Theatrical release poster
|Directed by||Lena Dunham|
|Written by||Lena Dunham|
|Music by||Teddy Blanks|
|Cinematography||Jody Lee Lipes|
|Edited by||Lance Edmands|
|Distributed by||IFC Films|
The film premiered at South by Southwest, where it won the award for 'Best Narrative Feature,' screened at such festivals as Maryland Film Festival, and was released theatrically in the United States on November 12, 2010. Dunham’s own mother, the artist Laurie Simmons, plays Aura’s mother, while her real sister, Grace, plays Aura’s on-screen sibling. The actors Jemima Kirke and Alex Karpovsky would also appear in Dunham's television series Girls.
Having been dumped by her boyfriend after graduation, Aura (Lena Dunham) moves back home to her mother's loft in TriBeCa for the summer. Aura's plan is to save money until her friend Frankie finishes her degree at Oberlin College and can move to the city so that they can be roommates. Aura's mother Siri is a successful photographer who takes pictures of scenes using tiny furniture. She is aided by Candice, her assistant, and Aura's teenage sister, Nadine. Siri is initially supportive of her daughter's return home while Nadine appears condescending toward her. Upon moving back into her old room, Nadine commands Aura to replace a lightbulb. While searching for one, Aura stumbles upon her mother's journals from when she was Aura's age, and she begins reading them clandestinely.
Shortly after arriving home, Aura goes to a party where she meets Jed, a mildly successful filmmaker who puts his work on YouTube. She also runs into her childhood friend Charlotte (Jemima Kirke), a recovering drug addict. She and Aura return to Charlotte's apartment that night, where they smoke marijuana. Charlotte also helps Aura land a minimum wage job as a hostess at a restaurant. The news that she has landed a job is quickly overshadowed by the fact that Nadine has won a prestigious poetry prize for high school students. Aura begins to feel anxious in comparison to her put-together younger sister and resents the close bond between Nadine and their mother.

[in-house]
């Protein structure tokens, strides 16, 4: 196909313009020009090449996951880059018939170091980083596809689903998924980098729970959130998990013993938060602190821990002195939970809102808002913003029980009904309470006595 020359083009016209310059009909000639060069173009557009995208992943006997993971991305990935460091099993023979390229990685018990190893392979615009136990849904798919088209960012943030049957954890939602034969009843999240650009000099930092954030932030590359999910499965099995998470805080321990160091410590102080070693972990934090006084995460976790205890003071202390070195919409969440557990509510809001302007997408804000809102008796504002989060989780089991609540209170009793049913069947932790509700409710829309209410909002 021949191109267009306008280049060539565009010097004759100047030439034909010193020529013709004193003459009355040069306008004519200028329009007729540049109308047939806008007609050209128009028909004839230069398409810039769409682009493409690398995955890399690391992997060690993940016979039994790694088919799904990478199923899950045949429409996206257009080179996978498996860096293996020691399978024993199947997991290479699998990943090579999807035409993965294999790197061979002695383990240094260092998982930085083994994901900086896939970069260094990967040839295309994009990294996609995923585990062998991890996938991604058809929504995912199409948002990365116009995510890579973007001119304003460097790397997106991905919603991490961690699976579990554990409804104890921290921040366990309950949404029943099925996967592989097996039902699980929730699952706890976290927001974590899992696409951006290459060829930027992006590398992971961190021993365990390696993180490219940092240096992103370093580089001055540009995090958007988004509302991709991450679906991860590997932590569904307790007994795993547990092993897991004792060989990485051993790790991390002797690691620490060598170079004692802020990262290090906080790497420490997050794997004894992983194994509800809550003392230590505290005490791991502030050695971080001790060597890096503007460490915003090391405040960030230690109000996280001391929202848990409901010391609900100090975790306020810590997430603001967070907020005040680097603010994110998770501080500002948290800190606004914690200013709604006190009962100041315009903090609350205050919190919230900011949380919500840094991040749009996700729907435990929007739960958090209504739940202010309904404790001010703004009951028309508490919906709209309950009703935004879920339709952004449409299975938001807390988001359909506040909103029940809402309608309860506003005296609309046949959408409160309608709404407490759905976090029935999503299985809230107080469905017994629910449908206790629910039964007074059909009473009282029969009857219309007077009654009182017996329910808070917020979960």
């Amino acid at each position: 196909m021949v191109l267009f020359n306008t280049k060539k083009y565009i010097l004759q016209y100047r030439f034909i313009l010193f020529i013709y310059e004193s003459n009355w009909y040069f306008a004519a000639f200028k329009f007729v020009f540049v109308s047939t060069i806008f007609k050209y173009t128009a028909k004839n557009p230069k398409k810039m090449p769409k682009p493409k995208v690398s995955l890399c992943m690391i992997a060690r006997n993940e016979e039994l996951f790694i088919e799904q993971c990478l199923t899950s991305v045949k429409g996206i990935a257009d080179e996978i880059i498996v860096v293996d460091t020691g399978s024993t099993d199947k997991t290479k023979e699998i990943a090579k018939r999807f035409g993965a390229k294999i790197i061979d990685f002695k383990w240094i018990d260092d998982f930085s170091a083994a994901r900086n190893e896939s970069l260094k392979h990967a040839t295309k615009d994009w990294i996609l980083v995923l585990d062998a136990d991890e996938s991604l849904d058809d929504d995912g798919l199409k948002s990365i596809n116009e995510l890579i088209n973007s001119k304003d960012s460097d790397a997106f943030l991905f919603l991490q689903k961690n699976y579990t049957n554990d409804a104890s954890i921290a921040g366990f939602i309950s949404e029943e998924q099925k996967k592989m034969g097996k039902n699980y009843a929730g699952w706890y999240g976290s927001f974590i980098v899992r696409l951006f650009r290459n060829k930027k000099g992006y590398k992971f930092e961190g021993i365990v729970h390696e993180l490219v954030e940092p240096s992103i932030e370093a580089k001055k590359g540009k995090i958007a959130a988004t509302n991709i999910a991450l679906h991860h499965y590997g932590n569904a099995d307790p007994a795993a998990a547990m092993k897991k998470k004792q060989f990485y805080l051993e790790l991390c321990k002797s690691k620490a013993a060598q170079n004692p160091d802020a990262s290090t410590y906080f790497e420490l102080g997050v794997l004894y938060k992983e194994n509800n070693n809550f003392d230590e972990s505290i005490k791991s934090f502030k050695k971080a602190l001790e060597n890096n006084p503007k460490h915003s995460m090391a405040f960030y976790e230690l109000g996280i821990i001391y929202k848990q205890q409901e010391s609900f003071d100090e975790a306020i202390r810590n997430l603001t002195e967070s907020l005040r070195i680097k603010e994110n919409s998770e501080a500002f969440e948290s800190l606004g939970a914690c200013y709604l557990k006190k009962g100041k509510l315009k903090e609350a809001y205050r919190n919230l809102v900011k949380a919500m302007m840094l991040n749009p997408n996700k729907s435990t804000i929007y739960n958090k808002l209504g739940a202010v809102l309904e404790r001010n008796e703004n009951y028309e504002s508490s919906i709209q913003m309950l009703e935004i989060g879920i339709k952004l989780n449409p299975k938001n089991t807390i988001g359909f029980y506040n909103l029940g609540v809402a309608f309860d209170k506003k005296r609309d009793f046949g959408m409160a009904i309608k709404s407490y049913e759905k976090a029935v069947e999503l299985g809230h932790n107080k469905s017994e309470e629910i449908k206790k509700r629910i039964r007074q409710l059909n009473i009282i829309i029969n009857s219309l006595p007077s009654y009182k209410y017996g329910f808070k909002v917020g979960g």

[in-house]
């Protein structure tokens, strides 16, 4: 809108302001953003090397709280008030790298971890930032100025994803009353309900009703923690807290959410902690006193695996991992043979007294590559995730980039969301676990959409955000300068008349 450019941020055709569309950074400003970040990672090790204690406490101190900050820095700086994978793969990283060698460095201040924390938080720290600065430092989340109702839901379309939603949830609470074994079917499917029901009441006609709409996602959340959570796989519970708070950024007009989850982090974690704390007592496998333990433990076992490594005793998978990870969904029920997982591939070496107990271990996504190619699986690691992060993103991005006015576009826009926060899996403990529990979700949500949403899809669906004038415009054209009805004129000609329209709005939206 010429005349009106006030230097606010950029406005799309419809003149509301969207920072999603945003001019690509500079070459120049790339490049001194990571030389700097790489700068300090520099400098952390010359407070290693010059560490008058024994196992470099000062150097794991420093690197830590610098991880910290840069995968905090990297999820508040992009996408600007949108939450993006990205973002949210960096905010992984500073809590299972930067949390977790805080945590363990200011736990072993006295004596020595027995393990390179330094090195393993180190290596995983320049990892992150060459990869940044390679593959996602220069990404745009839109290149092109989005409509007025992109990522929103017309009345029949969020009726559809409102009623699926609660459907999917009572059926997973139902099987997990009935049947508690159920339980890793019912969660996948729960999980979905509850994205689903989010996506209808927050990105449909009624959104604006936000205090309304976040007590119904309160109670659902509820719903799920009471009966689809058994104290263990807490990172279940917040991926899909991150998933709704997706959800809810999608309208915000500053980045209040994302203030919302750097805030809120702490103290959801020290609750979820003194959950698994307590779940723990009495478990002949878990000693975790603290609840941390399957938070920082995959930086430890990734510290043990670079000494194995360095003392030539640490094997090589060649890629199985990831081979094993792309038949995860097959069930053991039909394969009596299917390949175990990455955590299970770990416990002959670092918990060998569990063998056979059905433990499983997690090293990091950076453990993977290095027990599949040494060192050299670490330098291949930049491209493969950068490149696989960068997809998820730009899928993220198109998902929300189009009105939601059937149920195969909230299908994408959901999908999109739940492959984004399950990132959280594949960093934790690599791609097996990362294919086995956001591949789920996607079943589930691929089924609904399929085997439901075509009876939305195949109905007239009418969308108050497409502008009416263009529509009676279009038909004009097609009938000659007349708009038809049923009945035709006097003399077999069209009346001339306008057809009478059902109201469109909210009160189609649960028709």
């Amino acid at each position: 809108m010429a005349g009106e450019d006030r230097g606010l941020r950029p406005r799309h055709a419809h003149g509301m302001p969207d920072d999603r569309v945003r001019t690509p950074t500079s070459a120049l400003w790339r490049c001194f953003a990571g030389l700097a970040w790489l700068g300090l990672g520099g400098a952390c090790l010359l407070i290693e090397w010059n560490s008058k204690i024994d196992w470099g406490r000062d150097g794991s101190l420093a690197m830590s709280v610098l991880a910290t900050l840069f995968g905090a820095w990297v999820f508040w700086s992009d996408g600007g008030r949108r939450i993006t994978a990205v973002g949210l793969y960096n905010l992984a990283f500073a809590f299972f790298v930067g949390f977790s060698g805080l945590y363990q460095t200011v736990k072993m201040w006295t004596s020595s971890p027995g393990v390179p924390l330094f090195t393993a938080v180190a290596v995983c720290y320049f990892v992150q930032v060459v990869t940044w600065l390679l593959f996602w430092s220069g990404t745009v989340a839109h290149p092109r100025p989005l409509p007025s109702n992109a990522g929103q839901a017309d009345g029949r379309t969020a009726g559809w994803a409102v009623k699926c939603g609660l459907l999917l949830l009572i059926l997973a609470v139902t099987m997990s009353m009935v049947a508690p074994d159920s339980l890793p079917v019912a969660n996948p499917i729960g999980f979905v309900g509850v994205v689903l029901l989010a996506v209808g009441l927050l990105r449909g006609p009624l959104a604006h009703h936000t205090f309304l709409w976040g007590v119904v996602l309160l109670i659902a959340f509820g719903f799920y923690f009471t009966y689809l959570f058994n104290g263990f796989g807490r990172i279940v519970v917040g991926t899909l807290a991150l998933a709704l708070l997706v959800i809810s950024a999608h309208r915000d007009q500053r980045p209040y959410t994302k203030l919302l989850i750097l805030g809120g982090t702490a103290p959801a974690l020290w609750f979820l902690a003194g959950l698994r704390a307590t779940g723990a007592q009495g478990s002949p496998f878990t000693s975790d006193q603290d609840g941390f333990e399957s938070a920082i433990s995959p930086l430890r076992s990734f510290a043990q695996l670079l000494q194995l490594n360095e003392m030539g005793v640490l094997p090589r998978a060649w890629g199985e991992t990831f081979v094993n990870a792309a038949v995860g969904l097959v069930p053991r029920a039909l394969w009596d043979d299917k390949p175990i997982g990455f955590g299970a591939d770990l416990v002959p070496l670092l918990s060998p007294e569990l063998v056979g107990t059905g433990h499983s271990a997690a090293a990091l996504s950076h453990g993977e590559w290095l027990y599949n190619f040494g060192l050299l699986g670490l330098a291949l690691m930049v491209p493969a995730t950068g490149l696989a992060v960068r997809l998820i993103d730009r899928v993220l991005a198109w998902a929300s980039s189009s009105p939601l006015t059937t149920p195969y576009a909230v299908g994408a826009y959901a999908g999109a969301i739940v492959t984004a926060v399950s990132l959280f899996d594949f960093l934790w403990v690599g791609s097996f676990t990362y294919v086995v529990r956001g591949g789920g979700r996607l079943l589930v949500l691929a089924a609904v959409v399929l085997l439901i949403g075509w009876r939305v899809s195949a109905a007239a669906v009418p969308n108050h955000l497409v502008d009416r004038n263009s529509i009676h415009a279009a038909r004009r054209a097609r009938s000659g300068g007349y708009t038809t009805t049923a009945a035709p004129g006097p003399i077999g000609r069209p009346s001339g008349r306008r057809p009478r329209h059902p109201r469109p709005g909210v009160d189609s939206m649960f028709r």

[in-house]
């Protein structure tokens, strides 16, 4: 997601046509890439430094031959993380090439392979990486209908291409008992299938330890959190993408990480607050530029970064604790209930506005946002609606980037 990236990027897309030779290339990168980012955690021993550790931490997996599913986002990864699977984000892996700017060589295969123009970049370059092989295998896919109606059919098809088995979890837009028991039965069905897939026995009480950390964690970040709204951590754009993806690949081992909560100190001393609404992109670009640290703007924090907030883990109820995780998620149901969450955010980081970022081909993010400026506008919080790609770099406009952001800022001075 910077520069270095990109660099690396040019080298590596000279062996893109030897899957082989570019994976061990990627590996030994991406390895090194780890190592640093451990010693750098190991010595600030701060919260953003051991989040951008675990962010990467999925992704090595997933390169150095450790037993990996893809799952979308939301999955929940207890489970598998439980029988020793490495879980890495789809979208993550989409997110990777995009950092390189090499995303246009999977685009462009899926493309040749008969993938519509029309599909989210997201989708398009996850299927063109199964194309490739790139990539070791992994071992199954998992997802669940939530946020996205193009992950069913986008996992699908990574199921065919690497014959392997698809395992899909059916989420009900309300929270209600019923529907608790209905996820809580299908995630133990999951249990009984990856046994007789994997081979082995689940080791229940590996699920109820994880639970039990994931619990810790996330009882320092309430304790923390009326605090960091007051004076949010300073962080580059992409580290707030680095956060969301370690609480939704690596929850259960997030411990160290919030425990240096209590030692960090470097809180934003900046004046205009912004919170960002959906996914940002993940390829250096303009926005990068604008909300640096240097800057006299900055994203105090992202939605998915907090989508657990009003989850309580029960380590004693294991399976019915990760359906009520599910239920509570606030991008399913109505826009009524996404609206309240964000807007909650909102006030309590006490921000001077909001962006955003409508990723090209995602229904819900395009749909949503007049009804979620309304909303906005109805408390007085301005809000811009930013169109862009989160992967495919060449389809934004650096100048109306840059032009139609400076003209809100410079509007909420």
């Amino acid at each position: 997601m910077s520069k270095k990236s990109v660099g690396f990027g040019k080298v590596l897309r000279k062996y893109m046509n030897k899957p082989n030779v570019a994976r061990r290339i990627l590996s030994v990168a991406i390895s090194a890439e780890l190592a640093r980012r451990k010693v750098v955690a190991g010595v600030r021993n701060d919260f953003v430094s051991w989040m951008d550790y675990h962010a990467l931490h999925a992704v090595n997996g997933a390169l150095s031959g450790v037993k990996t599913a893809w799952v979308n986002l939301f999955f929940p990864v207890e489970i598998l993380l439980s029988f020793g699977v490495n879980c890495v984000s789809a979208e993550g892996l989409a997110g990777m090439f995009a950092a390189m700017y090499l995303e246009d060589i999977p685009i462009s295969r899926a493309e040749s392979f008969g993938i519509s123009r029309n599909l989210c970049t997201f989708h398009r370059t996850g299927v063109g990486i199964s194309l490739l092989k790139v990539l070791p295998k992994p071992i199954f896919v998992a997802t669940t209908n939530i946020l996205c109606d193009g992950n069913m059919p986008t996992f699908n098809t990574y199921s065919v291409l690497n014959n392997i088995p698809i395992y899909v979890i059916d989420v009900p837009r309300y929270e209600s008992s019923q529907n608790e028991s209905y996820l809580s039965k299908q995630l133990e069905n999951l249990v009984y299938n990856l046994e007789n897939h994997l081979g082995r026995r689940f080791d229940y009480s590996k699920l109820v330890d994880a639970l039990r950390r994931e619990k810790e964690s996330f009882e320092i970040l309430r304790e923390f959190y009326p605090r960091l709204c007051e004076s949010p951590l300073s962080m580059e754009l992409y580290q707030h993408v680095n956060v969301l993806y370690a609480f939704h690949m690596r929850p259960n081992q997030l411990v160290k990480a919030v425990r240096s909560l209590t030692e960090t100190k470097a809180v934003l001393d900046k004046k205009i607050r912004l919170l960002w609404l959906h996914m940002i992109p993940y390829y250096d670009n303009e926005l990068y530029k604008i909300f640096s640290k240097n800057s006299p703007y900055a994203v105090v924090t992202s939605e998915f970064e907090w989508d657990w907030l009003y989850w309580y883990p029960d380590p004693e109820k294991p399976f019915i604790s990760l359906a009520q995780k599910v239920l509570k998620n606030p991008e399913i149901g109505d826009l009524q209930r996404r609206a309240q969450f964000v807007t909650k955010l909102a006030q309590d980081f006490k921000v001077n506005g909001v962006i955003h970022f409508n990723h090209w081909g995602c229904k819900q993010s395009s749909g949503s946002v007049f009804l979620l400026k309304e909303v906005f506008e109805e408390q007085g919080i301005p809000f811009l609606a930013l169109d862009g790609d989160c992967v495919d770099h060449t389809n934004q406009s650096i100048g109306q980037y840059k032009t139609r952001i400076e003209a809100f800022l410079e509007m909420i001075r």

Depressed, Aura begins to spend time with Jed, who is couchsurfing as his agent tries to land him a TV development deal, and flirts with Keith (David Call), a junior chef at the restaurant. When her mother and sister leave for a week in order to tour colleges, Aura invites Jed to stay with her. Together they discover that Aura's pet hamster Gilda has died, and they store it in the freezer in a plastic bag until Aura can bury her. Jed and Aura ultimately neglect to take care of the apartment while drinking most of Siri's wine and eating frozen dinners. Siri eventually confronts Aura about these things upon her return, which Aura first lies about before throwing a tantrum in front of her mother and sister. Despite this, Aura later asks her mom to let Jed extend his visit by having him stay on an inflatable mattress in her room. She is eventually forced to kick him out after he annoys Siri with his entitled attitude.